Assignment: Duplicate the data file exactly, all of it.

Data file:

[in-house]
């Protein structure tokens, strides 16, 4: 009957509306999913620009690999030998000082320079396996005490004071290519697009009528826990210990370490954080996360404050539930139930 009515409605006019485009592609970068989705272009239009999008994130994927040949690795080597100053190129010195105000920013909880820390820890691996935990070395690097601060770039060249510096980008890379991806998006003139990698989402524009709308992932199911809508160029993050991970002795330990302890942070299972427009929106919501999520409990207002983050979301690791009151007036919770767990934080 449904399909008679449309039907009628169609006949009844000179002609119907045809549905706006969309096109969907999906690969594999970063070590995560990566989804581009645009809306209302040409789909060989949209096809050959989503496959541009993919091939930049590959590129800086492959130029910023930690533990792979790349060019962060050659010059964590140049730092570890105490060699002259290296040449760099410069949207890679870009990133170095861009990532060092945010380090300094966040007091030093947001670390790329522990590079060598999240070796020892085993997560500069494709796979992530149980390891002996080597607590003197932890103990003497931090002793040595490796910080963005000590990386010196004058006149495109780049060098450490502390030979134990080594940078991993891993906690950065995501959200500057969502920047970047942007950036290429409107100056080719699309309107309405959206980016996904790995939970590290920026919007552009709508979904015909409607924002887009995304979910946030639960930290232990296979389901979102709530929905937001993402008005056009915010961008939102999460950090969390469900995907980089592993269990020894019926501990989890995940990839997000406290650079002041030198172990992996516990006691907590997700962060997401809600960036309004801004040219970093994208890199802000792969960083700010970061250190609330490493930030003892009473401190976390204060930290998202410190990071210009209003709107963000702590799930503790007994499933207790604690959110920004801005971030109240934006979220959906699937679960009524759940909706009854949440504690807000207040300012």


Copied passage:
[in-house]
């Protein structure tokens, strides 16, 4: 009957509306999913620009690999030998000082320079396996005490004071290519697009009528826990210990370490954080996360404050539930139930 009515409605006019485009592609970068989705272009239009999008994130994927040949690795080597100053190129010195105000920013909880820390820890691996935990070395690097601060770039060249510096980008890379991806998006003139990698989402524009709308992932199911809508160029993050991970002795330990302890942070299972427009929106919501999520409990207002983050979301690791009151007036919770767990934080 449904399909008679449309039907009628169609006949009844000179002609119907045809549905706006969309096109969907999906690969594999970063070590995560990566989804581009645009809306209302040409789909060989949209096809050959989503496959541009993919091939930049590959590129800086492959130029910023930690533990792979790349060019962060050659010059964590140049730092570890105490060699002259290296040449760099410069949207890679870009990133170095861009990532060092945010380090300094966040007091030093947001670390790329522990590079060598999240070796020892085993997560500069494709796979992530149980390891002996080597607590003197932890103990003497931090002793040595490796910080963005000590990386010196004058006149495109780049060098450490502390030979134990080594940078991993891993906690950065995501959200500057969502920047970047942007950036290429409107100056080719699309309107309405959206980016996904790995939970590290920026919007552009709508979904015909409607924002887009995304979910946030639960930290232990296979389901979102709530929905937001993402008005056009915010961008939102999460950090969390469900995907980089592993269990020894019926501990989890995940990839997000406290650079002041030198172990992996516990006691907590997700962060997401809600960036309004801004040219970093994208890199802000792969960083700010970061250190609330490493930030003892009473401190976390204060930290998202410190990071210009209003709107963000702590799930503790007994499933207790604690959110920004801005971030109240934006979220959906699937679960009524759940909706009854949440504690807000207040300012």